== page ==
He started his career as a musician, playing guitar for the rock band, the Hollywood Brats, in the late 1970s. He then moved on to acting and appeared in several films, including "Breaking Glass" and "The Krays". Read was also a published writer and penned several books, including "Suburban Guerrillas" and "1980: The Last Testament". As a songwriter, his credits include "Madness" and "The Bolshoi". In addition to his creative pursuits, Read was also a film producer and co-produced the movie, "Eddie Kidd". He passed away in Pattaya, Thailand in 2013 at the age of 61.
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Kyrle Bellew (March 28, 1850 Prescot-November 2, 1911 Salt Lake City) also known as H. Kyrle Bellew or Harold Kyrle Money Bellew was a British actor. His child is called Cosmo Kyrle Bellew.
Kyrle Bellew began his acting career in the United States before returning to England to become a leading actor in late-19th century theatre. He appeared in a number of plays and adaptations, including "The Upper Crust," "Lady Windemere's Fan" and "The Importance of Being Earnest".
Aside from his work in theatre, Bellew also appeared in several silent films during the early 20th century. Some of his notable film roles include "The Passing of the Third Floor Back" and "East Lynne".
Bellew was known for his striking good looks and charm, which made him a popular leading man of his time. He also had a reputation as a ladies' man and was married four times throughout his life.
In later years, Bellew struggled with financial difficulties and health issues. He passed away from heart disease while on a tour in the United States, and is buried in Salt Lake City.
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Peter Lawford (September 7, 1923 London-December 24, 1984 Los Angeles) otherwise known as Peter Sydney Ernest Aylen, Brother-in-Lawford, Lawford or Peter Sydney Ernest Lawford was a British actor and film producer. He had four children, Christopher Lawford, Robin Elizabeth Lawford, Sydney Maleia Kennedy Lawford and Victoria Francis Lawford.
He died as a result of cardiac arrest.
Peter Lawford was born to a wealthy family in London and moved to the United States in 1933. He was spotted by a talent scout while studying at the Royal Academy of Dramatic Art in London and soon signed a contract with MGM. He went on to star in several successful films, including "Good News" (1947), "Easter Parade" (1948), and "The Thin Man Goes Home" (1945).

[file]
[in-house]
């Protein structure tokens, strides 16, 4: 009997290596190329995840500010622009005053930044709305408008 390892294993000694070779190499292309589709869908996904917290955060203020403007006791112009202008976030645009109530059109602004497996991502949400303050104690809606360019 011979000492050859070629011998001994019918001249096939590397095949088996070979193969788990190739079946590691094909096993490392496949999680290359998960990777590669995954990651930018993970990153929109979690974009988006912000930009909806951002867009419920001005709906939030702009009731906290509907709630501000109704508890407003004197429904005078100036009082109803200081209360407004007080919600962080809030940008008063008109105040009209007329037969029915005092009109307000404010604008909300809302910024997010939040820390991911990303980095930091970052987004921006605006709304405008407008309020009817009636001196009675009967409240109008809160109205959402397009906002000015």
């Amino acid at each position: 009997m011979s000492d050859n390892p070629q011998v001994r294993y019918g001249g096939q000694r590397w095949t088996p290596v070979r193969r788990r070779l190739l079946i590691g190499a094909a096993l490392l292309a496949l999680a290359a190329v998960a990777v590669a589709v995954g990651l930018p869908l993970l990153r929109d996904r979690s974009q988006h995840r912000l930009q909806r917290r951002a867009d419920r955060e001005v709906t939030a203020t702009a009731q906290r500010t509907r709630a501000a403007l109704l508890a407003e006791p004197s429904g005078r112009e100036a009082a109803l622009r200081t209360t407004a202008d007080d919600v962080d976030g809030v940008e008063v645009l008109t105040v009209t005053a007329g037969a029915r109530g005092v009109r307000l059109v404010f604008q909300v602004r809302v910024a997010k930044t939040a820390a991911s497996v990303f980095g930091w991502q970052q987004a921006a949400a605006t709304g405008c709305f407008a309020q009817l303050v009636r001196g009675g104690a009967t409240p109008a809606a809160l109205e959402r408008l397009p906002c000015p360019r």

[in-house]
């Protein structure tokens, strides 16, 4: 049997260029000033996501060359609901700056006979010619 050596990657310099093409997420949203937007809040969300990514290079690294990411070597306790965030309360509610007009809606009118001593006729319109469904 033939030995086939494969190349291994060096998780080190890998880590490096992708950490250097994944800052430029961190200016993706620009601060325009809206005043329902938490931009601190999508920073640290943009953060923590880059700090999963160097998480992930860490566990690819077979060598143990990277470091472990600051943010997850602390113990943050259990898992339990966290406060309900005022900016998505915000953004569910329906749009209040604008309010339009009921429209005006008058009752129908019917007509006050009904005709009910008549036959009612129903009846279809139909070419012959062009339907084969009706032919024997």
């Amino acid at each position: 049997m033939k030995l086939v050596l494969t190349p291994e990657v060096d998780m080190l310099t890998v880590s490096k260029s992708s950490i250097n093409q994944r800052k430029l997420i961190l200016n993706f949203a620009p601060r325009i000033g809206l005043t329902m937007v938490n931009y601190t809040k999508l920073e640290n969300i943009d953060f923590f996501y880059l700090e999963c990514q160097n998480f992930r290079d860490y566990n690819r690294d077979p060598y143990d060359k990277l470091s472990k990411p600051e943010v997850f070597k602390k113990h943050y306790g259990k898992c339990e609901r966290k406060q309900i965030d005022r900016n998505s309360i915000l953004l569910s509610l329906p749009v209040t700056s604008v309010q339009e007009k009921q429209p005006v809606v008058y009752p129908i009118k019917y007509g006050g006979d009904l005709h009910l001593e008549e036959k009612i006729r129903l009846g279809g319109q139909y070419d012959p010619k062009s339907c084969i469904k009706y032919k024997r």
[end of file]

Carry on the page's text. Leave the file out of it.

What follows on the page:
Lawford was also known for his high-profile relationships and friendships with Hollywood insiders, including Frank Sinatra, with whom he starred in "Ocean's Eleven" (1960), and President John F. Kennedy, whose sister he was married to from 1954 to 1966.
Despite his success in Hollywood, Lawford struggled with addiction throughout his life and was open about his battles with drugs and alcohol. He wrote about his experiences in his autobiography, "The Peter Lawford Story: Life with the Kennedys, Monroe and the Rat Pack." He died in 1984 at the age of 61.
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Douglas Muir (November 5, 1904 London-April 5, 1966 Chelsea) a.k.a. Douglas George Muir was a British actor. He had one child, Gillian Muir.
Muir began his acting career in the 1920s and went on to establish himself as a character actor in British films and television. He appeared in numerous films throughout his career, including "The Saint in London", "Oliver Twist", and "Scrooge", among others. Muir also made several notable TV appearances, notably in the popular TV series "The Adventures of Robin Hood" and "The Avengers". In addition to his work in film and television, Muir was also a successful stage actor and appeared in various productions in London's West End. He passed away at the age of 61 in Chelsea, London.
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Colin Gordon (April 27, 1911 Sri Lanka-October 4, 1972 Haslemere) otherwise known as Colin Fraser Gordon or Gordon was a British actor.
Colin Gordon started his acting career in the early 1940s after serving in the British Army during World War II. He appeared in numerous films, including the 1959 James Bond film "Goldfinger" as the character "Number Two". His notable television roles included playing the character "Colonel White" in the cult classic show "Captain Scarlet and the Mysterons" in the 1960s. Additionally, he had a recurring role as "Sir Malcolm" in the popular British sitcom "The Liver Birds" in the 1970s. Beyond his acting career, Colin Gordon was also known for his writing and poetry. He was a published poet and authored a book titled "I Leap Over the Wall" which documented his experience as a prisoner of war during WWII.
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Peter Bromilow (April 21, 1933 Cheshire-October 16, 1994 Los Angeles County) was a British actor.
He largely worked in television and film, and was known for his distinctive voice, which he used to great effect as a voice actor. Bromilow appeared in numerous popular TV series and films including "Batman", "Star Trek: Deep Space Nine", and "RoboCop". He started his acting career on stage and participated in over 20 productions for the Royal Shakespeare Company. In his later years, he moved to Los Angeles to continue his career in Hollywood. He was known for his professionalism and dedication to his craft, and was highly respected by his peers. Bromilow passed away in 1994 at the age of 61 due to complications from diabetes.
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Frederick Valk (June 10, 1895 Hamburg-July 23, 1956 London) a.k.a. Fritz Valk was a British actor.
He was known for his stage and screen performances, especially his portrayals of authoritarian figures. Valk began his acting career in Germany before emigrating to England in the 1930s to escape Nazi persecution. He quickly made a name for himself in the English theatre scene before transitioning to film in the 1940s. Some of his notable film roles include Professor Cochrane in "Dead of Night" (1945) and the Grand Inquisitor in "Don Giovanni" (1955). Valk was also a prolific interpreter of Bertolt Brecht's works, appearing in several productions of "The Threepenny Opera" and "Mother Courage and Her Children." Despite his success, Valk suffered from ill health for much of his life and passed away at the age of 61 in London.